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Swimming in pools may raise hay fever risk


NEW YORK (Reuters Health) -


Children who go to swimming pools on a regular basis may be at risk for developing hay fever in adulthood, German researchers report.


Dr. Y. Kohlhammer, from the GSF-National Research Center for Environment and Health in Neuherberg, and colleagues speculate that the chlorination by-products at swimming pools may damage the lining of the lungs, allowing closer contact to allergens and increasing the risk of hay fever.


They surveyed 2,606 adults between 35 and 74 years of age. Personal interviews and questionnaires were used to gather detailed information about medical history and swimming pool attendance.


Subjects who attended a chlorinated swimming pool 3 to 11 times each year at school age were 74 percent more likely to develop hay fever than those who never attended a pool at school age, the findings indicate.


Recent exposure to a chlorinated swimming pool also increased the risk of hay fever. Subjects who reported exposure to a pool more than once a week for the last 12 months were 32 percent more likely to have hay fever than non-exposed individuals.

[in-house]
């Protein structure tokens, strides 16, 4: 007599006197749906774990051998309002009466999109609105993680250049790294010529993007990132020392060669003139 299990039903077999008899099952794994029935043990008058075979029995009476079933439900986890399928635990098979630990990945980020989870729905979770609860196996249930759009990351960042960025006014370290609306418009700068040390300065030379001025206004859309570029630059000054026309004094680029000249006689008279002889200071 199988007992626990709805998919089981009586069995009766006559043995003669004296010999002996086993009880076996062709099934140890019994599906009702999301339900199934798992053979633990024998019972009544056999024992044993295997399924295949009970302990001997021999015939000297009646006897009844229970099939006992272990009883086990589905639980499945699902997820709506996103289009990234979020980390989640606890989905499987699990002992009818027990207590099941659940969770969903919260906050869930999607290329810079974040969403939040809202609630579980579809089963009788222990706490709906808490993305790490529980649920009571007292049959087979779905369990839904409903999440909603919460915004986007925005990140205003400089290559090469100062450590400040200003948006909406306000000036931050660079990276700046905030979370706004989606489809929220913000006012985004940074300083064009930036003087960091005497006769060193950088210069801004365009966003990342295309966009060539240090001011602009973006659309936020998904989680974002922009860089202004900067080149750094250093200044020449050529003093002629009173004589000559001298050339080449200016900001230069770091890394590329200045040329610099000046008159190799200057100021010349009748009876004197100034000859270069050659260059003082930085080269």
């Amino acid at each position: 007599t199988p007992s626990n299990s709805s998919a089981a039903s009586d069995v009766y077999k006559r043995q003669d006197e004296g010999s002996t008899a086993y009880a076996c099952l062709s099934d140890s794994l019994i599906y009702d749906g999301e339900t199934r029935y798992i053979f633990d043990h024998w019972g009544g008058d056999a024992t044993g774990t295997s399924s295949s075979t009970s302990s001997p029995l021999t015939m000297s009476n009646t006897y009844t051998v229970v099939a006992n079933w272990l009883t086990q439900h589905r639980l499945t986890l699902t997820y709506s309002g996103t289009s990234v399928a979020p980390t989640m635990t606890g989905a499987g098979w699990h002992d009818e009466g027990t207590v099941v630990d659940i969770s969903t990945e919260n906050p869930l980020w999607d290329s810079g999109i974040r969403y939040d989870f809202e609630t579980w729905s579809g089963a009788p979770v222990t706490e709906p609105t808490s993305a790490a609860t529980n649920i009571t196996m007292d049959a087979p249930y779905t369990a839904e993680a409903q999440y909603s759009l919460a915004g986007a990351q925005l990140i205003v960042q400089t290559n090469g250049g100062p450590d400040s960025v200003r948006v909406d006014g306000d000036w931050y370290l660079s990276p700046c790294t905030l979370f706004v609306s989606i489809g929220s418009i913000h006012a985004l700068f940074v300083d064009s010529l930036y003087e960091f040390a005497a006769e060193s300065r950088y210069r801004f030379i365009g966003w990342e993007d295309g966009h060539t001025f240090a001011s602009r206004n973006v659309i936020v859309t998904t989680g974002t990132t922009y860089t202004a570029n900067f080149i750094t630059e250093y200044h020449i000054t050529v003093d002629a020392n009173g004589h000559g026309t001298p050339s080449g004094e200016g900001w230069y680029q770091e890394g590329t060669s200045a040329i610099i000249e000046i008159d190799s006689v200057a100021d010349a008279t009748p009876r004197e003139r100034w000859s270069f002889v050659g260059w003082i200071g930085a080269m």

Lastly, subjects who reported any lifetime exposure to chlorinated swimming pools were 65 percent more likely to have hay fever than individuals with no exposure.


The associations with both recent and school-age pool attendance appeared to be dose-related, the authors point out.


The new findings are consistent with past research linking exposure to chlorinated swimming pools with lung "hyperpermeability," as well as exercise-induced cough and higher asthma rates, the team notes in the journal Allergy.


"Hay fever is a disease with numerous potential influencing aspects, including lifestyle changes, environmental factors, allergen exposure and immunology. Contact with chlorination by-products might not be the leading reason for higher frequencies of hay fever, especially in adults, but might make up an important contribution to this multifactorial disease," the authors conclude.


SOURCE: Allergy, November 2006.



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